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Occupy Wall Street and the Importance of Creative Protest
Allison Kilkenny, The Nation
Perhaps the single biggest factor that helped lead to the Occupy movement’s success in capturing the media and public’s attention has been its creativity. Novel protest strategies have served as OWS’s foundation since its first days. The very idea of occupying, and sleeping in, a park twenty-four hours a day was new and exciting.
Up until Occupy, most protests had become exercises in futility. Protesters would show up with their sad, limp carboard signs, march around for a little while—maybe press would show up, but most likely not—and then everyone would go home. Hardly effective stuff.
Even when the protests were massive, say during the lead-up to the Iraq invasion, media had learned to ignore protests as being the hallmark of a bygone era of granola-munching hippies. Whether consciously or unconsciously, the media helped hand protesters loss after loss, perhaps recognizing the fact that protest waged within the perimeters constructed by city officials is completely ineffective.
Demonstrators need a permit to march, and even then must remain on the sidewalk and never disrupt traffic; they need a permit to use a bullhorn, a permit to play music, etc. Protesters, in other words, can protest as long as they never disrupt the normalcy of everyday living, which of course defeats the concept of meaningful protest in the first place.
… That is, of course, until Occupy showed up and refused to play by the city-written rules. No, they wouldn’t be getting permits. No, they wouldn’t be going home at curfew. They would remain in camps as permanent monuments to the injustice and inequality of America’s society. There was no “normal” anymore. There was only what Occupy chose to do, and to not do.
Beyond the creativity of the camps themselves with their libraries, clinics, food tents, media centers and very own newspapers, Occupy chapters are full of young protesters who are extremely savvy to what captures the media’s attention.
(21 November 2011)
Ten Immodest Commandments
Mike Davis, The Rag Blog
What, indeed, have I learned from my fumbling-and-bungling lifetime of activism?
A friend in Canada recently asked me if the Sixties’ protests had any important lessons to pass on to the Occupy movement.
I told her that one of the few clear memories that I retain from 45 years ago was a fervent vow never to age into an old fart with lessons to pass on.
But she persisted and the question ultimately aroused my own curiosity. What, indeed, have I learned from my fumbling-and-bungling lifetime of activism?
… First, the categorical imperative is to organize or rather to facilitate other peoples’ self-organization. Catalyst is good, but organization is better.
Second, leadership must be temporary and subject to recall. The job of a good organizer, as it was often said in the civil rights movement, is to organize herself out of a job, not to become indispensable.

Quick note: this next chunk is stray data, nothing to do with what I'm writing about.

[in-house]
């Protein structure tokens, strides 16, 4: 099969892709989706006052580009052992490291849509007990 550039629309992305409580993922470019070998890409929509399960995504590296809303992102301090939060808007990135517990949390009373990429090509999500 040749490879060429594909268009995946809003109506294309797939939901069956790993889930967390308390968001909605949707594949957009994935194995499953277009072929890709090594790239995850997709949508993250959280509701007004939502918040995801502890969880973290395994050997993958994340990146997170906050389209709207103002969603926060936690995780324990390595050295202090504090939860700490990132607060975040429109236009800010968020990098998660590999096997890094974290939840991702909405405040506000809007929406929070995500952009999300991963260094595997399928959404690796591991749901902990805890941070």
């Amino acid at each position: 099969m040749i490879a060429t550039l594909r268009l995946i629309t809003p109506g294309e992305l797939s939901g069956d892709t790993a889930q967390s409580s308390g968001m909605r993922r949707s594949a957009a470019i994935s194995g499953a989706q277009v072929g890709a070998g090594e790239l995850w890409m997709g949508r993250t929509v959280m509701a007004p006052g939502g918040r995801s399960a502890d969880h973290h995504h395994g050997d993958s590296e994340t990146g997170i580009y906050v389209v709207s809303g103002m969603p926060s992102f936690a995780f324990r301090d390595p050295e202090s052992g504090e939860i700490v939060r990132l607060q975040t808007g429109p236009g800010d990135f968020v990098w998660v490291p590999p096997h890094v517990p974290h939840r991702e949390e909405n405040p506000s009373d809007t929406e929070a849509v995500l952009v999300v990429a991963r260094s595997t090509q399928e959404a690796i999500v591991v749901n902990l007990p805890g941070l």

… Fifth, as we learned the hard way in the 1960s, consensual democracy is not identical to participatory democracy. For affinity groups and communes, consensus decision-making may work admirably, but for any large or long-term protest, some form of representative democracy is essential to allow the broadest and most equal participation. The devil, as always, is in the details: ensuring that any delegate can be recalled, formalizing rights of political minorities, guaranteeing affirmative representation, and so on.
I know it’s heretical to say so but good anarchists, who believe in grassroots self-government and concerted action, will find much of value in Roberts’ Rules of Order (simply a useful technology for organized discussion and decision-making).
… Eighth, the future of the Occupy movement will be determined less by the numbers in Liberty Park (although its survival is a sine qua non of the future) than by the boots on the ground in Dayton, Cheyenne, Omaha, and El Paso. The geographical spread of the protests in many cases equals a diversifying involvement of people of color and trade unionists.
The advent of social media, of course, has created unprecedented opportunities for horizontal dialogue among non-elite activists all over the country and the world. But the Occupy Main Streets still need more support from the better resourced and mediagenic groups in the major urban and academic centers. A self-financed national speakers and performers bureau would be invaluable.
Conversely, it is essential to bring the stories from the heartlands and borders to national audiences. The narrative of protest needs to become a mural of what ordinary people are fighting for across the country, e.g., stopping strip-mining in West Virginia; reopening hospitals in Laredo …
Tenth, one of the simplest but most abiding lessons from dissident generations past is the need to speak in the vernacular. The moral urgency of change acquires its greatest grandeur when expressed in a shared language.